Starting at about 17:00 minutes into the discussion, Smith talks about the first five words of the Republic, "I went down to the Piraeus'" By about 20:00 he is saying this is a dramatic discussion in which time and place are important. Why then did he not concern himself with the first six words of the Republic: "I went down to the Piraeus yesterday?"

The discussion we are considering came about as a descent to the port yesterday. Both the odyssey to the port and the discussion that took place there took place yesterday. Plato's audience is not listening to a narration of the discussion as it took place but a second hand presentation of the the discussion. Did Plato add this detail for a reason? If it were removed would it change the meaning of the work? Perhaps this is a back burner question we will not be able to well answer until we have read the work completely. Completely.

message 7: by Bentley (last edited May 21, 2016 09:44PM)

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Interesting Jeffrey - I don't know but I would write to the professor and ask. It sounds like he would be receptive to responding.

Your Adobe Flash has to be up to date but they are all on youtube as well. I think you are correct and we will add other discussions for the remaining books - this particular professor and approach I liked and thought we would benefit. We are discussing all of it.

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Karen - glad you liked it too.

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This is the link to the transcript.

message 10: by Bentley (last edited May 21, 2016 11:17PM)

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From what I can read - Smith is likening it to a "descent"

I went down to the Piraeus

Let's now peek into the book itself. Just peek. We won't go too far. Let's start with the first line. Who remembers what the first line is? Oh, come on. You should know this. You're looking at the book. You're cheating. "I went down to the Piraeus." I went down to the Piraeus. Why does Plato begin with this line? There's a story that I heard. I'm not sure if it's altogether true, but it's a good story, at least, about the famous German philosopher Martin Heidegger, who said that on his first teaching of the Republic, he went through the whole book, taught the whole book in one seminar, one semester. The last time he taught it, the final time he taught it, he never got beyond the first sentence, "I went down to the Piraeus." What does it mean? Why does he begin with this? "I went down," a going down. The Greek word for this is catabasis. "I had made a descent."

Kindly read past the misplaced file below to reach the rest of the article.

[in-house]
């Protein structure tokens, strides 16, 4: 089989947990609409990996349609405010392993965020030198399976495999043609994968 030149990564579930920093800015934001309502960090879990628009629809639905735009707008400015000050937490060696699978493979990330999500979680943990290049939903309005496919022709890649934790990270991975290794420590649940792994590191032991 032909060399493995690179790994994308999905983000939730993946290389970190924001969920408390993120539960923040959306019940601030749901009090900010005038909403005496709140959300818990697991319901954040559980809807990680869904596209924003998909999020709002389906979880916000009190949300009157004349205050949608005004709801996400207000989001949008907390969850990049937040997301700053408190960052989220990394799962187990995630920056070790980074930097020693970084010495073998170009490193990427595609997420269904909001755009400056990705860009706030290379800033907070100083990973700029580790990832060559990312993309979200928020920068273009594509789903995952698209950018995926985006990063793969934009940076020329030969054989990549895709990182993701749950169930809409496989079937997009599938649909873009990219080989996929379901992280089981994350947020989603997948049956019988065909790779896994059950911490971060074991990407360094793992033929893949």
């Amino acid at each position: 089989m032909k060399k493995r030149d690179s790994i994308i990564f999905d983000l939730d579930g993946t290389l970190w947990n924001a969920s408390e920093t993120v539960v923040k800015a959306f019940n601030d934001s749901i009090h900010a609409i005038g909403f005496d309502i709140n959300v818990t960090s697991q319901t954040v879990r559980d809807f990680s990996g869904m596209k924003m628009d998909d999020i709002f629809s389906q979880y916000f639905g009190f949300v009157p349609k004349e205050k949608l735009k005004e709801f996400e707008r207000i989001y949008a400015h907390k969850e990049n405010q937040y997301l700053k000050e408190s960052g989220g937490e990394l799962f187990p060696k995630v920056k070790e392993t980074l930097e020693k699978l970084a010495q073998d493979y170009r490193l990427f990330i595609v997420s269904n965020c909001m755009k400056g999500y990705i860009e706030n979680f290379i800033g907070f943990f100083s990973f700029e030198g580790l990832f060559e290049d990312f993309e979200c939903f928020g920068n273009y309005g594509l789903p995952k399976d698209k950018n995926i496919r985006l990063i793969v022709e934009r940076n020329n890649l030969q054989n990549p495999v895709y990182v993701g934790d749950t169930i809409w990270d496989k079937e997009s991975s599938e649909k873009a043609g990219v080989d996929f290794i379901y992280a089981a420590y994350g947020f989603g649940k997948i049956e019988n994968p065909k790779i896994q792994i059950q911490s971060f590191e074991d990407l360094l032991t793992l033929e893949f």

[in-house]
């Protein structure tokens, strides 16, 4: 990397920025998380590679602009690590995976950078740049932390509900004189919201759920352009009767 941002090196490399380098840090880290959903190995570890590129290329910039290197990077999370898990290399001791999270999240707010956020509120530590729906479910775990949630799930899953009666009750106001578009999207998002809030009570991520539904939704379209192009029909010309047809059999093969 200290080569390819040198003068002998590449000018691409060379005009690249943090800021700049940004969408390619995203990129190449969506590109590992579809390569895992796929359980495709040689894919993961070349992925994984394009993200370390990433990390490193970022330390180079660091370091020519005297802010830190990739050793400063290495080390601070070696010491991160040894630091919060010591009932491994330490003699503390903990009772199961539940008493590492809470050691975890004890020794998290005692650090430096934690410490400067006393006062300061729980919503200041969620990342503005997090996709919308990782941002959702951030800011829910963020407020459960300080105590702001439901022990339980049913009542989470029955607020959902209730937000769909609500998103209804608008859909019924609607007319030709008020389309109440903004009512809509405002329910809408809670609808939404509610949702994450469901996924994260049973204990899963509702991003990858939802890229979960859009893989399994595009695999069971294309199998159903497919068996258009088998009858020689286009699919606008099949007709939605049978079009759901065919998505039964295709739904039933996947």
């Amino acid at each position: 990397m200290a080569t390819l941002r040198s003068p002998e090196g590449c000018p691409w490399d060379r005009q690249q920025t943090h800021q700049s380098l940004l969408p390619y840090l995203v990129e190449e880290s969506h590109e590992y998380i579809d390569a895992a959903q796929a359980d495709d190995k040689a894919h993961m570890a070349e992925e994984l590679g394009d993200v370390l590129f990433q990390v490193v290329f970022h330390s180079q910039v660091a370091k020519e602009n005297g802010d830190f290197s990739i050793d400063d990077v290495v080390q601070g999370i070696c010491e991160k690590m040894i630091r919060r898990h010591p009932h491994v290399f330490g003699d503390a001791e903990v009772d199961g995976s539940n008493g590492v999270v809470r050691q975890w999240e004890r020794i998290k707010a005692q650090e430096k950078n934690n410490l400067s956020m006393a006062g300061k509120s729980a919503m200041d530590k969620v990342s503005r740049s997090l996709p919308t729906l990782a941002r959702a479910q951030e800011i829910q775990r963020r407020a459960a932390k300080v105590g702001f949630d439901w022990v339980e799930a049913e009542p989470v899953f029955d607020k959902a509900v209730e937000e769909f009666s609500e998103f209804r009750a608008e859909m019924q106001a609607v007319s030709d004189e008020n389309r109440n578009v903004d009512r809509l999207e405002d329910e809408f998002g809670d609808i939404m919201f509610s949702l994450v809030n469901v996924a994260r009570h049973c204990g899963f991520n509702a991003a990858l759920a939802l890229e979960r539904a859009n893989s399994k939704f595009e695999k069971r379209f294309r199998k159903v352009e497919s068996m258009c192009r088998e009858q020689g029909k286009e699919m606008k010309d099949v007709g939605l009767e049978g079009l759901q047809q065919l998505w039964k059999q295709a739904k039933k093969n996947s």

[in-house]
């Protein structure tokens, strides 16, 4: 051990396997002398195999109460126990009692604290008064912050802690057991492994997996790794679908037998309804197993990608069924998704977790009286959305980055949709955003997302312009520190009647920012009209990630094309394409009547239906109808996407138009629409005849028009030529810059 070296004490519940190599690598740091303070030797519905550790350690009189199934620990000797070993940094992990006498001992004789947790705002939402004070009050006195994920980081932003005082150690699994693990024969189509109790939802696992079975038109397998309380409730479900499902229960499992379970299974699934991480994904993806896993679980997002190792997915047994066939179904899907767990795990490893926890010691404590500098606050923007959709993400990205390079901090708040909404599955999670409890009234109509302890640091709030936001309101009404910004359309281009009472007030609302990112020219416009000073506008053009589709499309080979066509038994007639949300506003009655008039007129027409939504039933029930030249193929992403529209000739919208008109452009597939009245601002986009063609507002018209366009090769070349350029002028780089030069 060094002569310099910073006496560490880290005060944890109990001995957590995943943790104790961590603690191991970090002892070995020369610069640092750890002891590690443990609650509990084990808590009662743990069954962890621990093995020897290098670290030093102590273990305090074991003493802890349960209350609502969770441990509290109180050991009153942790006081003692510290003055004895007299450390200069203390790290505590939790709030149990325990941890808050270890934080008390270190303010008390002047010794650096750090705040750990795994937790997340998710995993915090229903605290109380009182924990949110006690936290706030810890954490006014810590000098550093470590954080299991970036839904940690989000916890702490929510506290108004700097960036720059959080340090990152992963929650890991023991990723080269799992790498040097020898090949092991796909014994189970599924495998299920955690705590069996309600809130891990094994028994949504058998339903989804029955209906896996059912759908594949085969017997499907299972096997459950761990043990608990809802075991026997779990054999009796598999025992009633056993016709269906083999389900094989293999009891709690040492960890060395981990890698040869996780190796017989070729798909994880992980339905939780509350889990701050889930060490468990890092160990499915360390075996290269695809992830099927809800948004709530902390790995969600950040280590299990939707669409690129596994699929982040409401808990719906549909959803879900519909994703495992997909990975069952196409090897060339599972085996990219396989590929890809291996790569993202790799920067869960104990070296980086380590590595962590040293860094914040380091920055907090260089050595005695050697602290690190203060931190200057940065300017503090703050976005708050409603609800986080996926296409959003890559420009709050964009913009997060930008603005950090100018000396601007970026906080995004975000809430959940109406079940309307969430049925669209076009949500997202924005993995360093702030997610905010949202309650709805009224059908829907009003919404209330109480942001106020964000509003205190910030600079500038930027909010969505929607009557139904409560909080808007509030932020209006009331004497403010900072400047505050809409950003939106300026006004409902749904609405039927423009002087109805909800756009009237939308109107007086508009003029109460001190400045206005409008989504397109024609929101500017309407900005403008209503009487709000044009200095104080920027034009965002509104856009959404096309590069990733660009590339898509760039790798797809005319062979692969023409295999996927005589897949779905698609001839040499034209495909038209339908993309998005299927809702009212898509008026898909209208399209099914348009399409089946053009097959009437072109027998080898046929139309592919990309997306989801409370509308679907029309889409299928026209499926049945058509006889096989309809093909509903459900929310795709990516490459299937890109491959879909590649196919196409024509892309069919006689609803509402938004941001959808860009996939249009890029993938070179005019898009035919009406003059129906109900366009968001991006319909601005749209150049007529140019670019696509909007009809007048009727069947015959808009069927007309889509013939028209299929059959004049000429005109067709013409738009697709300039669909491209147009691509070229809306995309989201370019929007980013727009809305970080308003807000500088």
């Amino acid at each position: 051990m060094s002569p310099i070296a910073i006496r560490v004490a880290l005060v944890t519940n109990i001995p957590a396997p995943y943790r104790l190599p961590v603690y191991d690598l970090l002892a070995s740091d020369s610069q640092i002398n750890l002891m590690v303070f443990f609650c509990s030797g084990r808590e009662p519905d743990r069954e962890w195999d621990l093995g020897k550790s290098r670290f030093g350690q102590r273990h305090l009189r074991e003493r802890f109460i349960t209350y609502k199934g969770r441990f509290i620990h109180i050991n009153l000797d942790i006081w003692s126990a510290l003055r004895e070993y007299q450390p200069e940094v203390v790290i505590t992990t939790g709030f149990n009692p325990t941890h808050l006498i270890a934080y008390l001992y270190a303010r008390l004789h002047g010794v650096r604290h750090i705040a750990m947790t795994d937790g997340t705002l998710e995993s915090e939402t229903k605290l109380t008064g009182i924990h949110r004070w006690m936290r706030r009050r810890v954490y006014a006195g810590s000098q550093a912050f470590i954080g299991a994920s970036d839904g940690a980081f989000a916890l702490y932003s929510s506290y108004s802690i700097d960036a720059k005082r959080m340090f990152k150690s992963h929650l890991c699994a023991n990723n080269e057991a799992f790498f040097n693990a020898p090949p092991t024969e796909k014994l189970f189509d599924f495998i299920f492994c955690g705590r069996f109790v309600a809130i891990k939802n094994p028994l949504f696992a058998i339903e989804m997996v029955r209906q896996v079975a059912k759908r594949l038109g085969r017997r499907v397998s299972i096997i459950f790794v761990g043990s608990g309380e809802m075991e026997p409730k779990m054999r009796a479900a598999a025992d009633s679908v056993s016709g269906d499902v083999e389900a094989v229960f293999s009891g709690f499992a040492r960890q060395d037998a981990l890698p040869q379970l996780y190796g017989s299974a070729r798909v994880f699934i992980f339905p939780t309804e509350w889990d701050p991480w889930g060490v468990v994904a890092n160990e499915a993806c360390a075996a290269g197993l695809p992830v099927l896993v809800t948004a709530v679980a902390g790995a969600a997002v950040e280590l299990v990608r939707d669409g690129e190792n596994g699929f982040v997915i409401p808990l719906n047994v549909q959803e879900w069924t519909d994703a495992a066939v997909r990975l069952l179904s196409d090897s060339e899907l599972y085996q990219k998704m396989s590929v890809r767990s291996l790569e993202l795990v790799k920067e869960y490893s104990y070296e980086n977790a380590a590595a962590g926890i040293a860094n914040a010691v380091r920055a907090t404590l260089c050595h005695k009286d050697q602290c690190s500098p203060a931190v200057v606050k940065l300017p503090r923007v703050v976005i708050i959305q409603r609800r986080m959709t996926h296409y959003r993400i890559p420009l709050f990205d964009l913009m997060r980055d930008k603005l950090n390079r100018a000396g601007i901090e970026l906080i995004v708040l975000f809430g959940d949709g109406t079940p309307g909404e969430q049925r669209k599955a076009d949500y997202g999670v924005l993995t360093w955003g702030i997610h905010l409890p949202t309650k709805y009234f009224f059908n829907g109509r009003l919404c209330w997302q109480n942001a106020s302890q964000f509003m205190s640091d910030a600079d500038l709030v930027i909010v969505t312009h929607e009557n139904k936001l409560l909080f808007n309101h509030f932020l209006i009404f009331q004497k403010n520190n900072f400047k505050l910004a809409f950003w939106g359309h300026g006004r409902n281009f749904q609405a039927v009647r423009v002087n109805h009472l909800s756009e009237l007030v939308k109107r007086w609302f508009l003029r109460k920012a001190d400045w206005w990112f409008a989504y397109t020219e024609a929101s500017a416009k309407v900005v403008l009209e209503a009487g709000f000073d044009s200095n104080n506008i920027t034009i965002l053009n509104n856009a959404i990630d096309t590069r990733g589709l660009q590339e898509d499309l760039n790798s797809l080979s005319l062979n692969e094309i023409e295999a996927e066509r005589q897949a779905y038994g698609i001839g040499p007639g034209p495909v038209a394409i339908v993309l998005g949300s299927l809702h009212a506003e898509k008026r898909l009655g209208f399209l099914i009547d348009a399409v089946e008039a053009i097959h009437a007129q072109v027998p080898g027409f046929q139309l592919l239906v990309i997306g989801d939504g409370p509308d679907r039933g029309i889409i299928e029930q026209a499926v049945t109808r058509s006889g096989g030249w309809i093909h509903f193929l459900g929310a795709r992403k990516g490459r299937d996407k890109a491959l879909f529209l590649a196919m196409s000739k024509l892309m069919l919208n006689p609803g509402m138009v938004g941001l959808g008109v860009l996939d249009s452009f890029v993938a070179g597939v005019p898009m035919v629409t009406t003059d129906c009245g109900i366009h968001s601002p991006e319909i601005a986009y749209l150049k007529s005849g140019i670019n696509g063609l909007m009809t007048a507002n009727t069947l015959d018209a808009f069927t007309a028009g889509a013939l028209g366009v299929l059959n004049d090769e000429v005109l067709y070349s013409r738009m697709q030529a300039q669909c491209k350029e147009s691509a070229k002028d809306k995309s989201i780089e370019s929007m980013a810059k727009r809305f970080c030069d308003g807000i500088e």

There is a book by a famous contemporary to Plato. It's a man named Xenophon, who wrote a book called the Anabasis. The anabasis means a going up, an ascent. But Plato begins this dialogue with this stigma. "I went down." The descent to the Piraeus. It is clearly modeled on Odysseus' descent to Hades in the Odyssey. In fact, the work is a kind of philosophical odyssey that both imitates Homer, but also anticipates other great odysseys of the human mind, works by those like Cervantes or Joyce. The book is full, you will see, of a number of descents and ascents. The most famous climb upward, although we will not actually read these parts for this class, concerns the climb to the divided line, the famous image of the divided line in Book VI, and the ascent to the world of the imperishable forms. Then, in the last book of the Republic, Book X, there is, once again, a descent to the underworld, to the world of Hades. The work is not, in a sense, written simply as a sort of timeless philosophical treatise, but as a dramatic dialogue with a setting, a cast of characters and a firm location in time and place.

Let's say a little more about that time and place already indicated in the sentence, "I went down to the Piraeus." Plato was born in 427, which is four years after the commencement of the Peloponnesian War. He was a young man of 23 when the democracy in Athens was defeated. He was only 28 when the restored democracy executed his friend and teacher, Socrates, in 399. Almost immediately after the trial of Socrates, Plato left Athens and traveled extensively throughout the Greek world. Upon his return, he established this school at Athens he called the Academy, for the training of philosophers, statesmen, and legislators. Plato lived a long time. He lived until the age of 80. Except for two expeditions to Sicily, where he went at the request of Dionysius to help try to establish a philosophical kingship in Syracuse, he remained in Athens teaching and writing. The Republic belongs to that period of Plato's work after his return to Athens, after the execution of Socrates.

Source: Professor Smith's Transcript